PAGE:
Caroline Wyatt (“Should buildings be a priority for the Church?“, BBC 21 December 2015) has written a provocative piece on the Church of England and its buildings. She asks:
Can the Church of England sustain its almost 16,000 church buildings in the face of declining and ageing congregations, especially in rural areas?
The report includes a mention of Suffolk, a county with a wealth of historic churches.
There are also other issues facing rural parishes, such as the shortage of clergy and lay officials willing to serve in rural communities.
But the rector of St Nicholas church in Rattlesden in Suffolk, Reverend Christopher “Tiffer” Robinson, says that is no reason to abandon smaller countryside churches, which he believes are often the lifeblood of their local village.
“While so much of the rest of society counts things in terms of population or numbers, and says ‘there aren’t many people there so we’ll withdraw from there’, in the Church we don’t think in those ways,” he says.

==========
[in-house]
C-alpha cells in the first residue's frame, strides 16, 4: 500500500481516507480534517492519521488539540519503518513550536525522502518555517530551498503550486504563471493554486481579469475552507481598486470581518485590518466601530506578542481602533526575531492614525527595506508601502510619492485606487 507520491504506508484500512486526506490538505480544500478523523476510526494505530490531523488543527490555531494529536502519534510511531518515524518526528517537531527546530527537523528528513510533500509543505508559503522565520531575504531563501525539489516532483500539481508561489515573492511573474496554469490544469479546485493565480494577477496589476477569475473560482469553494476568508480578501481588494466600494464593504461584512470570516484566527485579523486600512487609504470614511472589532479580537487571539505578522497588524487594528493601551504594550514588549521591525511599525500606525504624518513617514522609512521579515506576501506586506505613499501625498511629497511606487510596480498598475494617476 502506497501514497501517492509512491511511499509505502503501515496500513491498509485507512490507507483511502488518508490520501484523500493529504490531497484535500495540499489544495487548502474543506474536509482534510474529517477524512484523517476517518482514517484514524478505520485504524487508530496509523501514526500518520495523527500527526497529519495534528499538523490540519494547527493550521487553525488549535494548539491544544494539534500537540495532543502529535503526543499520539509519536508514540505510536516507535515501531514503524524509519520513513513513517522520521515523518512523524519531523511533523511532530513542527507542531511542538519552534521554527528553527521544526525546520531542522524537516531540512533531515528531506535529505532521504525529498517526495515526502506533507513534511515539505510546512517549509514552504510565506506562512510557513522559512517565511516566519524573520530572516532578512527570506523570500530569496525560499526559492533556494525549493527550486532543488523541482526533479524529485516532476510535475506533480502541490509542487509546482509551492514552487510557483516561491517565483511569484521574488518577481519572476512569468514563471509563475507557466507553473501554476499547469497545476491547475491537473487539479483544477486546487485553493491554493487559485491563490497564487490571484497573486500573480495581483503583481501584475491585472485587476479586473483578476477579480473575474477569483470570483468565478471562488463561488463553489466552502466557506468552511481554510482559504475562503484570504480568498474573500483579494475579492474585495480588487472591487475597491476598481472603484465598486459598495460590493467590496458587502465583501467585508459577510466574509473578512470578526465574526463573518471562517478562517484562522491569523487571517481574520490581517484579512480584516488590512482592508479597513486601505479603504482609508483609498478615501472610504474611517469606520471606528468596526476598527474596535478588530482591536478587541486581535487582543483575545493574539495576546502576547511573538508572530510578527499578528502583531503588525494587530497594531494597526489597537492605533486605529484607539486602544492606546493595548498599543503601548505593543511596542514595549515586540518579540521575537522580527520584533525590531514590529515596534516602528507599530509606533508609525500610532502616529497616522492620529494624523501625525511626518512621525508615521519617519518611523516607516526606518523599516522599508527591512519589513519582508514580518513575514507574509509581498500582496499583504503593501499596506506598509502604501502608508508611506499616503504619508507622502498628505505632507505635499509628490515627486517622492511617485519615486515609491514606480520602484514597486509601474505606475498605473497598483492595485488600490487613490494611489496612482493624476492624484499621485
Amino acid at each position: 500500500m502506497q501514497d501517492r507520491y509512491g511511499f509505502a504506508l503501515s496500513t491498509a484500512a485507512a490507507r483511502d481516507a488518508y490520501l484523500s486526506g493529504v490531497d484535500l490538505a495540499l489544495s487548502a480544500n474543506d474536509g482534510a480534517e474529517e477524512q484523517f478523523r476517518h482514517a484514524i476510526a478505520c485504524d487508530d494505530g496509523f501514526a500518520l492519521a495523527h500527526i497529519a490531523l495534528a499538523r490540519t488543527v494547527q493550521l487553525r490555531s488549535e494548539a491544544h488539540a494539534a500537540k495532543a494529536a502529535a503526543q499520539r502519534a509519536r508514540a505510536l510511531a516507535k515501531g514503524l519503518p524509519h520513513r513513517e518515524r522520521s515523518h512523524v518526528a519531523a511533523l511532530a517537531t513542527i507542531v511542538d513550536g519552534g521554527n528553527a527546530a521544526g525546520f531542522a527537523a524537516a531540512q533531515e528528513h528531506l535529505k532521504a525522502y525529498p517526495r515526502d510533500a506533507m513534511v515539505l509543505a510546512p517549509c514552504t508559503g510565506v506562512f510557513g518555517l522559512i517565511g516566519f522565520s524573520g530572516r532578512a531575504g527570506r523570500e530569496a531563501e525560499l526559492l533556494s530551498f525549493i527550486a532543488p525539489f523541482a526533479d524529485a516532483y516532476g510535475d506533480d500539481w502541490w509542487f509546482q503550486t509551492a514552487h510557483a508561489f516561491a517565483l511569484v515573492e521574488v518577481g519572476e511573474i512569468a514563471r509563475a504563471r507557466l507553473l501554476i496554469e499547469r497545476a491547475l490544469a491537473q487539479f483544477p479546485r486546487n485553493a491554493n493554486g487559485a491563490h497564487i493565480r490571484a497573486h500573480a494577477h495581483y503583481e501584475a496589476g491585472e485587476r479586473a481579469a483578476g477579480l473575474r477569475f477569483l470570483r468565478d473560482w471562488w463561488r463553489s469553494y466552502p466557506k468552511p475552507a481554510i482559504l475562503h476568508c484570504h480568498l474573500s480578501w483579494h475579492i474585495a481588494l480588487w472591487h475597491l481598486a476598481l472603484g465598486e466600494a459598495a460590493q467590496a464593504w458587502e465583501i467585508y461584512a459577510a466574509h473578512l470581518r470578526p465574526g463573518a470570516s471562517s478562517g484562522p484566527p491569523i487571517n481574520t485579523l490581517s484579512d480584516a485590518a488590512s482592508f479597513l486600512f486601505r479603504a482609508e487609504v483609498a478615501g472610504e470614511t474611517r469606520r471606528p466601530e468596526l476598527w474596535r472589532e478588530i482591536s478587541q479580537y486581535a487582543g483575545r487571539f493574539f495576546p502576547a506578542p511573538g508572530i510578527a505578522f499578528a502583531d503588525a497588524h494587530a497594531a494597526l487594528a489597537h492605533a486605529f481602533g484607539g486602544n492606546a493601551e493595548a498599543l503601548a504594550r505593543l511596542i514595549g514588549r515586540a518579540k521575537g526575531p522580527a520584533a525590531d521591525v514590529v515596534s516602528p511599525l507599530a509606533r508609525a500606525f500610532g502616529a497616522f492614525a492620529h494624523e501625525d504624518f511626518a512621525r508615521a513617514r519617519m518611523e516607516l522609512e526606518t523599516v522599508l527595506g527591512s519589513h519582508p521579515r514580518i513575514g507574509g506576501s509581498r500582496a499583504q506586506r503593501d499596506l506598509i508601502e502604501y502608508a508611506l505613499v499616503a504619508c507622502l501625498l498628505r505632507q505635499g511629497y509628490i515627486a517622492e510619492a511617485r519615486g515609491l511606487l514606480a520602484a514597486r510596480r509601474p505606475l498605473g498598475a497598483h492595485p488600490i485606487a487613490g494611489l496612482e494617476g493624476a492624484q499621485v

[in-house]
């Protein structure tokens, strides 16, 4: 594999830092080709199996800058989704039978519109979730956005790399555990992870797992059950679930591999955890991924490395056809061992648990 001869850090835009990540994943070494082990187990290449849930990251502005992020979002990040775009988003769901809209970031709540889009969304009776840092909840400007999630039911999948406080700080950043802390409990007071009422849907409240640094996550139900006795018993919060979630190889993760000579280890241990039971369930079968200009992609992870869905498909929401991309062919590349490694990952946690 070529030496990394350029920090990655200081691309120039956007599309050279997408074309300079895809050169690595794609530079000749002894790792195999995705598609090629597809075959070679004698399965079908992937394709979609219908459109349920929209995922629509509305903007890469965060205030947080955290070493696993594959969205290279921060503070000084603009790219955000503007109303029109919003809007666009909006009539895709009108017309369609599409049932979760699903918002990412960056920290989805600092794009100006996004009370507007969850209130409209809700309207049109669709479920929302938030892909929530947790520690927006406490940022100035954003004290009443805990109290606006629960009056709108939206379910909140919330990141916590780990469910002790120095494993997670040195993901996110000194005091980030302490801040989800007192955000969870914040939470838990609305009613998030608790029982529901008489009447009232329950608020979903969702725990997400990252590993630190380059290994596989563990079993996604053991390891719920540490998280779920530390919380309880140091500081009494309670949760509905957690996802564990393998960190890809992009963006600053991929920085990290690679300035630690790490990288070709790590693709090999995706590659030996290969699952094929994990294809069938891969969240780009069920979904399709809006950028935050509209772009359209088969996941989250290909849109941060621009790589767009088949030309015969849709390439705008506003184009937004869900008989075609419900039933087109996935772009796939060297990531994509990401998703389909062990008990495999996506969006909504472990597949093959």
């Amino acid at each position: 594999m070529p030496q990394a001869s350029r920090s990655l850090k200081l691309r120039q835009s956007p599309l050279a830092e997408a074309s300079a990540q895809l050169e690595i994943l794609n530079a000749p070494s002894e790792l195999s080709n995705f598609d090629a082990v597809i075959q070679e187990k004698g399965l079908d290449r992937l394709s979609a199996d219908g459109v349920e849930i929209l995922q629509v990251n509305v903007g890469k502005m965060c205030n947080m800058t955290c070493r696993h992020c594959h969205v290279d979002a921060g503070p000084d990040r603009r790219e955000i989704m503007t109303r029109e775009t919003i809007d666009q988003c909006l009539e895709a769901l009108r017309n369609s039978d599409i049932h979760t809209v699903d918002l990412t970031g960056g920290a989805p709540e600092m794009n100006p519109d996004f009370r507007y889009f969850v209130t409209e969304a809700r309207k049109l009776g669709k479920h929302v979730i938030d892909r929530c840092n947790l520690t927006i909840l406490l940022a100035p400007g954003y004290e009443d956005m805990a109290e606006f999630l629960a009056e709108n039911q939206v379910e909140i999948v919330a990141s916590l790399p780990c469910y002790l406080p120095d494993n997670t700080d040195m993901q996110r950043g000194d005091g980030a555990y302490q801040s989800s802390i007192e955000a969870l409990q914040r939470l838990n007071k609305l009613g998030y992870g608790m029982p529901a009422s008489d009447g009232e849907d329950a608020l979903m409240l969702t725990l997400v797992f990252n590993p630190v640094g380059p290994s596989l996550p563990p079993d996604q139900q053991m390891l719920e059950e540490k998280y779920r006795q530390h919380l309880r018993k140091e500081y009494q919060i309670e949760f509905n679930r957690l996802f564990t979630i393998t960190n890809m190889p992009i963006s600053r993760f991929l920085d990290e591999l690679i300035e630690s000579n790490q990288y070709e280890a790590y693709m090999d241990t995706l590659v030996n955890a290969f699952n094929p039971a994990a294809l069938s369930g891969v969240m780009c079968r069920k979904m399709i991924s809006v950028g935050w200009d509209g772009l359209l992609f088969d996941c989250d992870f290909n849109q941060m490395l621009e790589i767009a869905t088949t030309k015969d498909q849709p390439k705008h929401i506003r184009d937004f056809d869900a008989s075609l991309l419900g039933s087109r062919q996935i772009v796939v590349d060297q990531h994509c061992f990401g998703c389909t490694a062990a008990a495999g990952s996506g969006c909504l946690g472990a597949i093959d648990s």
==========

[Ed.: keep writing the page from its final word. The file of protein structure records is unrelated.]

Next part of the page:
“People who are in small villages are just as important to God as those who live in more populated areas. That means that we are here for the whole community, and not just the people who come on Sunday.”
His congregation agrees, seeing their parish and their church as a community that has been there for them throughout their lives, especially at difficult or happy times.
In Suffolk, the Diocese of St Edmundsbury and Ipswich has been promoting its churches through a clearly articulated church tourism strategy linked to walks (“Angels and Pinnacles“).
The Bishop of Worcester is right to observe: England’s rural parish churches are “the jewel in the crown of our national heritage”.